Battlefield 5’s multiplayer squad play is stronger than ever

We check out Battlefield 5’s Rotterdam map at Gamescom 2018 and find that its design encourages clever squad play

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It had all been going so well. My squad and I had competently secured our position, a train track that stood over even the tallest towers of Rotterdam. We didn’t get long to enjoy this success as enemy armour advanced on us. I dove for cover, as my plucky little band of brothers did the same. We all lay stranded amid the wreckage of bombed out train carriages. If one of us dared peek at the picturesque inner-city canals and roads below, our rash move would be punished with a barrage of explosive fire, certain death whizzing past our terrified faces by a whisker: the tank has us pinned.

Our offensively-minded assault squaddie was unable to return fire, and I was hardly in a position to revive a downed comrade as the resident medic. Then, as we were beginning to get surrounded by enemy support, an almighty explosion roared into our ears: a brave engineer’s anti-tank mine had done its job. As we picked ourselves up and basked in the Dutch sun once again, more of our fellow soldier’s squad spilled out onto the streets to relieve us.

My time playing Conquest on Battlefield 5’s Rotterdam map was full of these moments. The multiplayer matches a ceaseless tug of war as positions were squandered almost as quickly as they were captured. Rather than despairing, this push and pull is hopeful – if you lose a capture point, there’s always a chance to take it back. Likewise, the cockiness bred by capturing a point opens you up to counterattack.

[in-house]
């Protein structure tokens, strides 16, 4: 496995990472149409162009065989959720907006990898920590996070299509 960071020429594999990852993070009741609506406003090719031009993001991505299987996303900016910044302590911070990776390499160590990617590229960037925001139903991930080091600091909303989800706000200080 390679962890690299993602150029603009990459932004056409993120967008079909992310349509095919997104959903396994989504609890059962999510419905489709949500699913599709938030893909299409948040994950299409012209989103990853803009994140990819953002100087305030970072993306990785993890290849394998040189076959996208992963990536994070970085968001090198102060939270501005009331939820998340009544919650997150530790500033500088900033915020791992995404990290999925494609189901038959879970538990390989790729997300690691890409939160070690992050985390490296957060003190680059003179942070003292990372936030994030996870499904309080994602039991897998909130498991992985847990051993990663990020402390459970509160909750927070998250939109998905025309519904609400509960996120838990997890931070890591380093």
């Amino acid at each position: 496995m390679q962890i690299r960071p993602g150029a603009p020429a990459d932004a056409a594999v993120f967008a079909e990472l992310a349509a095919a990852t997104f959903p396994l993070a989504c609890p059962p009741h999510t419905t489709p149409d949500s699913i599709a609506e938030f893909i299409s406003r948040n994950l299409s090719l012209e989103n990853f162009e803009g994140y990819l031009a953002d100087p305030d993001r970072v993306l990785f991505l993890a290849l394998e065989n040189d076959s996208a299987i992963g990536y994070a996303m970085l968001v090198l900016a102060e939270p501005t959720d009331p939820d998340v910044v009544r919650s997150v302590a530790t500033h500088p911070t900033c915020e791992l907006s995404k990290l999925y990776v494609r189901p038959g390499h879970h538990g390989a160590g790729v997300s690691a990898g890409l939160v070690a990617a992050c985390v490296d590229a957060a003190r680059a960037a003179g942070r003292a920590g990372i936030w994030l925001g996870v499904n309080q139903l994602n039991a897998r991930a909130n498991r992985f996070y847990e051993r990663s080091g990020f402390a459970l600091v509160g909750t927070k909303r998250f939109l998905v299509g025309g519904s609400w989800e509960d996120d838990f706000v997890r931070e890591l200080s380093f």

The Rotterdam map is chaotic in the best possible way, the density of the city’s tight network of side streets often meaning an enemy squad was always just around the corner. Distinct to the much more open Narvik map, Rotterdam feels almost claustrophobic, but every now and then the narrow alleyways give way to gorgeous canals. Despite this maze of streets, wherever a squad sets up, routes inside buildings – or the wreckage of existing ones – mean they can always be flanked.

And for someone as poor a shoot as myself, it was satisfying to feel like I was making a difference in a support role, whether I was reviving my chums or emboldening our defences with fortifications. The ability to craft makeshift cover was extremely effective in the labyrinth of tight street corners in Rotterdam.

Should the fight go against you, the improved Battlefield 5 Bleeding Out mechanic prevented the punitive disruption to pacing we experienced during the closed alpha. Soldiers on the brink of death can still wail for help but, if no help is forthcoming, the time it takes to get back into the game is far reduced. That attritional flow of the match is maintained if you die, without it being too generous.

That way, provided they’re not under fire, you can spawn on a squad member and start mobilising for the next offensive. On the complex, constricted streets of Rotterdam, it’s a treat and it feels like you’re never far away from the next heart-pounding attack. If you get the right squad, Rotterdam’s map design is the foundation for some of the finest squad-based multiplayer gameplay around.

Of course, it helped that my demo consisted of a squad of soldiers all happy to do their bit for their team, something that cannot be guaranteed when the Battlefield 5 release date rolls around. Nevertheless, it was immediately apparent that clever cooperative play was essential to victory.